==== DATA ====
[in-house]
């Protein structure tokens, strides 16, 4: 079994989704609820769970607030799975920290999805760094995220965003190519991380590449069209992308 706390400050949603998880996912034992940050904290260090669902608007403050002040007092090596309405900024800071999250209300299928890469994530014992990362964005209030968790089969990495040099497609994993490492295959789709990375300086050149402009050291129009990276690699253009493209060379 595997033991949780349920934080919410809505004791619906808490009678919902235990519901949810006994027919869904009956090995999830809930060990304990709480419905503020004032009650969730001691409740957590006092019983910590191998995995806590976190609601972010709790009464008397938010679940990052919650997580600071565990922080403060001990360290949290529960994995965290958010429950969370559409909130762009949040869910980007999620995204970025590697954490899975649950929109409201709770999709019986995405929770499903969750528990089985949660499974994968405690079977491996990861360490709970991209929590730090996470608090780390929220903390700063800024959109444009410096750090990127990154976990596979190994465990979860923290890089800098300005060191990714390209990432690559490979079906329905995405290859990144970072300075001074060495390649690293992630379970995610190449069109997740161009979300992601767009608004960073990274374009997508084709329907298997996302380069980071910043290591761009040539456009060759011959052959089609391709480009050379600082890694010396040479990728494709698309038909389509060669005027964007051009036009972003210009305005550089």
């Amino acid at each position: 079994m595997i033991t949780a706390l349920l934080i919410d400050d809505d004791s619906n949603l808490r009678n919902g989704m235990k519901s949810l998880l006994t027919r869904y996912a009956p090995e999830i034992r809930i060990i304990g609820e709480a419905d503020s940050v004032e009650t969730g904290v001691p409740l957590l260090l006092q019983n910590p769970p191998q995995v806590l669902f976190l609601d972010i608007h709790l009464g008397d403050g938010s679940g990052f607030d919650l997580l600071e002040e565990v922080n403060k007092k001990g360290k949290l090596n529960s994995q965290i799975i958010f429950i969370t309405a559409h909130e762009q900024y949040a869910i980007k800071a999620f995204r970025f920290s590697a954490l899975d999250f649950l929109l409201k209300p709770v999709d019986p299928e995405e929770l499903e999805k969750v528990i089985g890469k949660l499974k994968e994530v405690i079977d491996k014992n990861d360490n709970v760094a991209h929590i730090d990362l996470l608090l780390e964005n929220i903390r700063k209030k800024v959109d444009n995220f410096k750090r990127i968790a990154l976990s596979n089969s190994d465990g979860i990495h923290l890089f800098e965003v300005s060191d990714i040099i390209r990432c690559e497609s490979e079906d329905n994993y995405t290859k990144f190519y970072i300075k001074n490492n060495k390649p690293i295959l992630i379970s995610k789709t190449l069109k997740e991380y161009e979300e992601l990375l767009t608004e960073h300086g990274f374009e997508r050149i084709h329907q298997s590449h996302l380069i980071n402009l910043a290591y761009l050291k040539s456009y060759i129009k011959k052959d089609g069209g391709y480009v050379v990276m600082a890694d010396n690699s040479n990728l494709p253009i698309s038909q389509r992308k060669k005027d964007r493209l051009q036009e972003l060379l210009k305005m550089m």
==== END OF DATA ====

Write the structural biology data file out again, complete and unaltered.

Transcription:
[in-house]
């Protein structure tokens, strides 16, 4: 079994989704609820769970607030799975920290999805760094995220965003190519991380590449069209992308 706390400050949603998880996912034992940050904290260090669902608007403050002040007092090596309405900024800071999250209300299928890469994530014992990362964005209030968790089969990495040099497609994993490492295959789709990375300086050149402009050291129009990276690699253009493209060379 595997033991949780349920934080919410809505004791619906808490009678919902235990519901949810006994027919869904009956090995999830809930060990304990709480419905503020004032009650969730001691409740957590006092019983910590191998995995806590976190609601972010709790009464008397938010679940990052919650997580600071565990922080403060001990360290949290529960994995965290958010429950969370559409909130762009949040869910980007999620995204970025590697954490899975649950929109409201709770999709019986995405929770499903969750528990089985949660499974994968405690079977491996990861360490709970991209929590730090996470608090780390929220903390700063800024959109444009410096750090990127990154976990596979190994465990979860923290890089800098300005060191990714390209990432690559490979079906329905995405290859990144970072300075001074060495390649690293992630379970995610190449069109997740161009979300992601767009608004960073990274374009997508084709329907298997996302380069980071910043290591761009040539456009060759011959052959089609391709480009050379600082890694010396040479990728494709698309038909389509060669005027964007051009036009972003210009305005550089």
């Amino acid at each position: 079994m595997i033991t949780a706390l349920l934080i919410d400050d809505d004791s619906n949603l808490r009678n919902g989704m235990k519901s949810l998880l006994t027919r869904y996912a009956p090995e999830i034992r809930i060990i304990g609820e709480a419905d503020s940050v004032e009650t969730g904290v001691p409740l957590l260090l006092q019983n910590p769970p191998q995995v806590l669902f976190l609601d972010i608007h709790l009464g008397d403050g938010s679940g990052f607030d919650l997580l600071e002040e565990v922080n403060k007092k001990g360290k949290l090596n529960s994995q965290i799975i958010f429950i969370t309405a559409h909130e762009q900024y949040a869910i980007k800071a999620f995204r970025f920290s590697a954490l899975d999250f649950l929109l409201k209300p709770v999709d019986p299928e995405e929770l499903e999805k969750v528990i089985g890469k949660l499974k994968e994530v405690i079977d491996k014992n990861d360490n709970v760094a991209h929590i730090d990362l996470l608090l780390e964005n929220i903390r700063k209030k800024v959109d444009n995220f410096k750090r990127i968790a990154l976990s596979n089969s190994d465990g979860i990495h923290l890089f800098e965003v300005s060191d990714i040099i390209r990432c690559e497609s490979e079906d329905n994993y995405t290859k990144f190519y970072i300075k001074n490492n060495k390649p690293i295959l992630i379970s995610k789709t190449l069109k997740e991380y161009e979300e992601l990375l767009t608004e960073h300086g990274f374009e997508r050149i084709h329907q298997s590449h996302l380069i980071n402009l910043a290591y761009l050291k040539s456009y060759i129009k011959k052959d089609g069209g391709y480009v050379v990276m600082a890694d010396n690699s040479n990728l494709p253009i698309s038909q389509r992308k060669k005027d964007r493209l051009q036009e972003l060379l210009k305005m550089m």